- Review Price: £1549.00
Back in July 2006 I reviewed Sony’s VAIO VGN-AR11S multimedia notebook, which also happened to be the very first machine to arrive at TrustedReviews equipped with a Blu-ray drive. In fact, there weren’t even any Blu-ray movies available in the UK at the time, while the drive was equally hampered by the fact that no playback software existed either. Obviously things have changed a lot since then – not only is Blu-ray software widely available now, but HD DVD is now pretty much out of the picture. The latter fact means that Sony’s AR series’ main competitor – the Toshiba Qosmio – has been left somewhat out in the cold, unless Toshiba decides to start supporting Blu-ray sometime soon.
The first thing that I noticed about the VAIO AR61ZU is that it looks exactly like the AR11S that I reviewed two and a half years ago. Of course I accept that manufacturers will use the same chassis for multiple generations of notebook, but I feel that launching a machine that looks identical to one that was launched 30 months ago is a little disappointing. That said, the AR61ZU still looks pretty good, especially for such a large machine – the glossy black finish with chrome accents is, in a strange kind of way, slimming.
Talking of size, this isn’t a notebook that you’ll want to carry around with you all day. Measuring 416 x 300 x 34mm (WxDxH) and weighing in at around 4kg, this is a true desktop replacement and you’re only going to be transporting it when you absolutely have to. As with all notebooks, the overall size of the AR61ZU is dictated by the dimensions of the screen, and what you’re getting here is a 17in widescreen display.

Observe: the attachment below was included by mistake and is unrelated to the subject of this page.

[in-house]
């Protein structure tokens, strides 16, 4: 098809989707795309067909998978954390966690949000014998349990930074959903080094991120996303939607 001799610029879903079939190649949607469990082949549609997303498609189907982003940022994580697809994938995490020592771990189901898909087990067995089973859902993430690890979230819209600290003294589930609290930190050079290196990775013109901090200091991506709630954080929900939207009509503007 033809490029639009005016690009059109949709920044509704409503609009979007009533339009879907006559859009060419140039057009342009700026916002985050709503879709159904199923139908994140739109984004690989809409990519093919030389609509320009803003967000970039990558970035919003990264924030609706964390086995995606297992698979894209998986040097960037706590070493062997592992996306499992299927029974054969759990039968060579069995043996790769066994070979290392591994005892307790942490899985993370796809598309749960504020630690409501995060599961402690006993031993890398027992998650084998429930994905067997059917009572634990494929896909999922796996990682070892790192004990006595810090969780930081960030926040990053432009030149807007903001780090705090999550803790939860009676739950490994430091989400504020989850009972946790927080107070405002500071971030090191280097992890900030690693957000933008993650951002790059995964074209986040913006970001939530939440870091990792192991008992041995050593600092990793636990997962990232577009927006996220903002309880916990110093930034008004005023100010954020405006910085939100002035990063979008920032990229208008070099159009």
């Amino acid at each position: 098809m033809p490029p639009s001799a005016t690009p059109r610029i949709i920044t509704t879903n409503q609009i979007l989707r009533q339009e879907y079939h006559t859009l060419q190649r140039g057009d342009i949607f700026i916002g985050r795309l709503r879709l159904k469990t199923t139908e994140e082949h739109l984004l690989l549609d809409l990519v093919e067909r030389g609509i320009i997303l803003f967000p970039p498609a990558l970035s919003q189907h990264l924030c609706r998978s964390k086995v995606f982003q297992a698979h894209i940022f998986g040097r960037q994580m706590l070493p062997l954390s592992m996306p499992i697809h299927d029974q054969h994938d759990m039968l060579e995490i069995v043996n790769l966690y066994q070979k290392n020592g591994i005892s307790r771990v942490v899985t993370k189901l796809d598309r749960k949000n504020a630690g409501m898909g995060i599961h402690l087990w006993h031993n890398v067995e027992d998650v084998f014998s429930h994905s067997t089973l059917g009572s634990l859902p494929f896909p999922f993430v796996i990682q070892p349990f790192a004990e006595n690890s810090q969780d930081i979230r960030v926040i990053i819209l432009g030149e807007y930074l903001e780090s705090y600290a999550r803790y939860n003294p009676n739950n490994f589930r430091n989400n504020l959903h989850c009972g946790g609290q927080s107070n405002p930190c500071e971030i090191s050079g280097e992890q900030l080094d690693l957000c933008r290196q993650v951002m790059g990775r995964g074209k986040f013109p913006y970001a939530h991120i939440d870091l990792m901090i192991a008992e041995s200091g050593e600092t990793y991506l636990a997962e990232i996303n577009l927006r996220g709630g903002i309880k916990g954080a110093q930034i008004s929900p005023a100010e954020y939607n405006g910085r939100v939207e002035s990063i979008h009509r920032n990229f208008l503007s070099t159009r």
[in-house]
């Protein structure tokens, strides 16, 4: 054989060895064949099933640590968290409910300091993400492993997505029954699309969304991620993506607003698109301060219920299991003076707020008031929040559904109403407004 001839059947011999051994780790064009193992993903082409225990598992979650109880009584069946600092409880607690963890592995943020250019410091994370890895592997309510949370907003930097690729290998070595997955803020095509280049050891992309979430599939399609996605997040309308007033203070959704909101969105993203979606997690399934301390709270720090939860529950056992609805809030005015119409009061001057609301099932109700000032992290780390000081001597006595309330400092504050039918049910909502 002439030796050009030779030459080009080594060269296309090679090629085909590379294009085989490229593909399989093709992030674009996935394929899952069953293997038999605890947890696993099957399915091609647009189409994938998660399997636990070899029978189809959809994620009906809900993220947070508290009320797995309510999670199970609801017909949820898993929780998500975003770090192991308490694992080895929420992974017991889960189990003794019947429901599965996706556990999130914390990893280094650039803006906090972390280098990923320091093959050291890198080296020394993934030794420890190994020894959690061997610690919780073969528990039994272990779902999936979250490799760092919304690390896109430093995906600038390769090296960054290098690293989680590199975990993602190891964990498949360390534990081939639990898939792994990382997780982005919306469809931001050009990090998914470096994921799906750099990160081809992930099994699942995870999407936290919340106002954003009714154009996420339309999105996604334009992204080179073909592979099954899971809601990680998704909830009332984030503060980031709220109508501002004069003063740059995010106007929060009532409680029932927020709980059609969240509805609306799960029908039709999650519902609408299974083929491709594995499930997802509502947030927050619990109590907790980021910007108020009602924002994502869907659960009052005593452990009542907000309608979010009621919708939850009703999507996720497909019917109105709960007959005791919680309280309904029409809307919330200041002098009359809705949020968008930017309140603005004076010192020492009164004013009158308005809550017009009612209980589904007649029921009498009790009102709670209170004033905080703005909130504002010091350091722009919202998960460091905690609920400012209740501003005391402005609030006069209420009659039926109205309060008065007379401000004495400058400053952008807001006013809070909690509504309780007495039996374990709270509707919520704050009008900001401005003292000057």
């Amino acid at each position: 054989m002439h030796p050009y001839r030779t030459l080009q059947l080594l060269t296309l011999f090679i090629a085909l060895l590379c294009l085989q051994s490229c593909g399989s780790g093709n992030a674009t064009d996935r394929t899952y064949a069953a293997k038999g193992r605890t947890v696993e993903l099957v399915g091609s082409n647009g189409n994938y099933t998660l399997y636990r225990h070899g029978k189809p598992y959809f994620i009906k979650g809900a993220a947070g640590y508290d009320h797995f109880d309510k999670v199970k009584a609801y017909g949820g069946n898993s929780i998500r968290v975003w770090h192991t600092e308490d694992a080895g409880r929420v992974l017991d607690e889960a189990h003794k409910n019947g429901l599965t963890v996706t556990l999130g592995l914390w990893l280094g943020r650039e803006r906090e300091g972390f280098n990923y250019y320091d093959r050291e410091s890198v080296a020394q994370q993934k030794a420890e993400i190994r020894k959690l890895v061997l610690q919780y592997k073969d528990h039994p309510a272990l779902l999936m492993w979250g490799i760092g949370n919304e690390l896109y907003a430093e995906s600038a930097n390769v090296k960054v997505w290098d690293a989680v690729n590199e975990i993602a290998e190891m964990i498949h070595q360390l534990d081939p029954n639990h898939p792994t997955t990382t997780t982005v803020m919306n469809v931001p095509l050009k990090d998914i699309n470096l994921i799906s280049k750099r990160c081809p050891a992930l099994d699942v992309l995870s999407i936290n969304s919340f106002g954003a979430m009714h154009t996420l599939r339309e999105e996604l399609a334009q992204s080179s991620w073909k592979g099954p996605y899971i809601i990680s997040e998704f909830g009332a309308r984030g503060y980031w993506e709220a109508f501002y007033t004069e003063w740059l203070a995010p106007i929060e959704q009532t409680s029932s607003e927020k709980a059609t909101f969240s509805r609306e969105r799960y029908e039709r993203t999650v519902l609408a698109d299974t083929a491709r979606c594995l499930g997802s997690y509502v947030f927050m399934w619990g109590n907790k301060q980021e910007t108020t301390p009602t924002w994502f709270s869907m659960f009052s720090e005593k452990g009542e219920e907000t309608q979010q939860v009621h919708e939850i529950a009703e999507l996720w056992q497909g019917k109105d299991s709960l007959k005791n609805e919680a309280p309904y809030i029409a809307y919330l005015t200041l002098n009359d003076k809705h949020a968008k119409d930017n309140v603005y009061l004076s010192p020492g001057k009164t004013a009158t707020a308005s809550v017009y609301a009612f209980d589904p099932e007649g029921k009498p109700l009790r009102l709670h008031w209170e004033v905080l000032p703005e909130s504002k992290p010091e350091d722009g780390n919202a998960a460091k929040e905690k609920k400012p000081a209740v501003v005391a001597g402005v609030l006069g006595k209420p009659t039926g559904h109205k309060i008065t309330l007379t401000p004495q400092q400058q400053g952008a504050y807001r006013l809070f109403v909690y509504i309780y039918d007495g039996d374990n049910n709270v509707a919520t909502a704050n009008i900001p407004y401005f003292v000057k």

The good news about the screen is that Sony hasn’t just gone for physical size, it has also ensured that the resolution is high enough to make the dimensions worthwhile. With a native resolution of 1,920 x 1,200 the AR61ZU has the same amount of desktop real estate as a 24in desktop monitor, making it an ideal desktop replacement for even heavy PC users. The screen is finished with Sony’s X-Black high contrast coating, which ensures that images look bright and vivid, which is exactly what you want from a multimedia notebook.
The large screen means that there’s loads of space for the keyboard and associated buttons. Thankfully though, Sony hasn’t fallen foul of the mistake that many manufacturers make when creating a large format notebook – squeezing in a numeric pad. The problem with a numeric pad on a notebook keyboard is that it forces the user to sit slightly off centre to the screen when typing. Instead Sony has equipped the AR61ZU with a full size keyboard mounted dead centre, ensuring that your typing and viewing positions are both perfect.
The keyboard itself is excellent, with a tactile feel to each keystroke that’s rarely experienced outside of a Lenovo ThinkPad. Despite the fact that Andy isn’t a fan of the somewhat flat design of Sony keyboards, it doesn’t bother me in the slightest, which highlights the fact that input devices are a very personal thing. There’s a good degree of travel on each key and a solid break, which springs your fingers back, ready for the next keystroke. The layout is also great with the Ctrl key in the bottom left where it should be – ideal for keyboard shortcuts. Also, the Tab, Caps Lock, Shift, Return and Backspace keys are all large and easy to strike.